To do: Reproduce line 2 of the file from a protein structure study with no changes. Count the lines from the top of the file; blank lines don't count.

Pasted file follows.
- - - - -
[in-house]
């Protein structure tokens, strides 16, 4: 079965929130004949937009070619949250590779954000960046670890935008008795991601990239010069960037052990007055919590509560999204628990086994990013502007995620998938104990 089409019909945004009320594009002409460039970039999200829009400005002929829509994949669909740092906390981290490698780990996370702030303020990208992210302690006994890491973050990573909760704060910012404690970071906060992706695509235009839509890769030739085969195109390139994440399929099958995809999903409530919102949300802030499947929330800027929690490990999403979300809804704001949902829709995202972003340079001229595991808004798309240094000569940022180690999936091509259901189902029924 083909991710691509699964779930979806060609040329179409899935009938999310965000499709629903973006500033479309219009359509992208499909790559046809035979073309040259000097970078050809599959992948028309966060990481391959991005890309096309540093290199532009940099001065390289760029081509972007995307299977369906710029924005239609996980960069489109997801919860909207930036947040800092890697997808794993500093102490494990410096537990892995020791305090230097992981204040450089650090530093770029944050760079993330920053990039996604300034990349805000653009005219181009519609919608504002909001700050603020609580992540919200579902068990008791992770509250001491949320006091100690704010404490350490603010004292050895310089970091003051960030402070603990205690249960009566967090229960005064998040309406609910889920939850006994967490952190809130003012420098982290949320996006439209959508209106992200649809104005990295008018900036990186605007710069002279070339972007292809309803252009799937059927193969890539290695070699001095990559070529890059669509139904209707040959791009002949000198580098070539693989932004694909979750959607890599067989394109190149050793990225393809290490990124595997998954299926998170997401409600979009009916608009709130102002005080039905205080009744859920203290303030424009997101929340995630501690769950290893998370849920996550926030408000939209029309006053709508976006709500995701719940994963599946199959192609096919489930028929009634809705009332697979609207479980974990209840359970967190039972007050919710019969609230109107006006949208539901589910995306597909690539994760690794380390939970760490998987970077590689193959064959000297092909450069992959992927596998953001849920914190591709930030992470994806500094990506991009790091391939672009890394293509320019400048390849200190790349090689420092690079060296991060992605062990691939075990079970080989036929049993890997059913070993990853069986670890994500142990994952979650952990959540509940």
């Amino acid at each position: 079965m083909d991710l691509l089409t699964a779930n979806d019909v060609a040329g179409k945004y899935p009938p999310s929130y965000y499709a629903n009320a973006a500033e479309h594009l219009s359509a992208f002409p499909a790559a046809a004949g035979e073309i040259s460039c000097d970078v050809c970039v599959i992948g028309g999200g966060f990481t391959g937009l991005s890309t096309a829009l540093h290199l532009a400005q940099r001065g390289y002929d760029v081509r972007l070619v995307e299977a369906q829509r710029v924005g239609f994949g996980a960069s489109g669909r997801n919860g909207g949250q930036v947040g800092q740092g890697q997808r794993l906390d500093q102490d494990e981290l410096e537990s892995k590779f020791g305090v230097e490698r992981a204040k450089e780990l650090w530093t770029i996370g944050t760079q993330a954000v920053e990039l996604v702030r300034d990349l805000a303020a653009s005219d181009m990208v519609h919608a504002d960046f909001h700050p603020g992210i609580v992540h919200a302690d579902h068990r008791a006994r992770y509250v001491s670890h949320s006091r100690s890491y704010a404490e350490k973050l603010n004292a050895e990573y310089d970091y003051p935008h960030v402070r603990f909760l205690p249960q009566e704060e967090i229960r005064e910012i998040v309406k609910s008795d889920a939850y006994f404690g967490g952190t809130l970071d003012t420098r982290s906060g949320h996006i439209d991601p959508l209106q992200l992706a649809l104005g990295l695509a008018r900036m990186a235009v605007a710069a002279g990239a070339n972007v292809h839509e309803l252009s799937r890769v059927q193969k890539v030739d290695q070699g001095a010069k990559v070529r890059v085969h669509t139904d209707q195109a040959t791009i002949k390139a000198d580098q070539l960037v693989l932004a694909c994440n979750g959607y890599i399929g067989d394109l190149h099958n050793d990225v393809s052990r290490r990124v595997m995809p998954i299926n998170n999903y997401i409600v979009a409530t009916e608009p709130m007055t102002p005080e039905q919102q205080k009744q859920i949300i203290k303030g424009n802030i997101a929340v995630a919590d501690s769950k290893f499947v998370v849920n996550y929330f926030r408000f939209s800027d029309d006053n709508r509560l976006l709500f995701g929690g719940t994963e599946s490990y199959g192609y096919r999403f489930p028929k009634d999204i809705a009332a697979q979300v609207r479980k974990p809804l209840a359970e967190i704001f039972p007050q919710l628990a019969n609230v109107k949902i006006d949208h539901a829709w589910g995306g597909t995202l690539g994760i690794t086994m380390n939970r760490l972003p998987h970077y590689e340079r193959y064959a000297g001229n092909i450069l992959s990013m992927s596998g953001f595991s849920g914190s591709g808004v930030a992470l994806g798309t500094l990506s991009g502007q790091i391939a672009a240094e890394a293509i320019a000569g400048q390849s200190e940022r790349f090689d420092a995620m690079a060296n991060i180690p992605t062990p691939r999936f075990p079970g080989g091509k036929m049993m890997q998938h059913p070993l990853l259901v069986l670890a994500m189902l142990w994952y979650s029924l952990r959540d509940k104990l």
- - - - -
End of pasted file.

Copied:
């Protein structure tokens, strides 16, 4: 079965929130004949937009070619949250590779954000960046670890935008008795991601990239010069960037052990007055919590509560999204628990086994990013502007995620998938104990 089409019909945004009320594009002409460039970039999200829009400005002929829509994949669909740092906390981290490698780990996370702030303020990208992210302690006994890491973050990573909760704060910012404690970071906060992706695509235009839509890769030739085969195109390139994440399929099958995809999903409530919102949300802030499947929330800027929690490990999403979300809804704001949902829709995202972003340079001229595991808004798309240094000569940022180690999936091509259901189902029924 083909991710691509699964779930979806060609040329179409899935009938999310965000499709629903973006500033479309219009359509992208499909790559046809035979073309040259000097970078050809599959992948028309966060990481391959991005890309096309540093290199532009940099001065390289760029081509972007995307299977369906710029924005239609996980960069489109997801919860909207930036947040800092890697997808794993500093102490494990410096537990892995020791305090230097992981204040450089650090530093770029944050760079993330920053990039996604300034990349805000653009005219181009519609919608504002909001700050603020609580992540919200579902068990008791992770509250001491949320006091100690704010404490350490603010004292050895310089970091003051960030402070603990205690249960009566967090229960005064998040309406609910889920939850006994967490952190809130003012420098982290949320996006439209959508209106992200649809104005990295008018900036990186605007710069002279070339972007292809309803252009799937059927193969890539290695070699001095990559070529890059669509139904209707040959791009002949000198580098070539693989932004694909979750959607890599067989394109190149050793990225393809290490990124595997998954299926998170997401409600979009009916608009709130102002005080039905205080009744859920203290303030424009997101929340995630501690769950290893998370849920996550926030408000939209029309006053709508976006709500995701719940994963599946199959192609096919489930028929009634809705009332697979609207479980974990209840359970967190039972007050919710019969609230109107006006949208539901589910995306597909690539994760690794380390939970760490998987970077590689193959064959000297092909450069992959992927596998953001849920914190591709930030992470994806500094990506991009790091391939672009890394293509320019400048390849200190790349090689420092690079060296991060992605062990691939075990079970080989036929049993890997059913070993990853069986670890994500142990994952979650952990959540509940």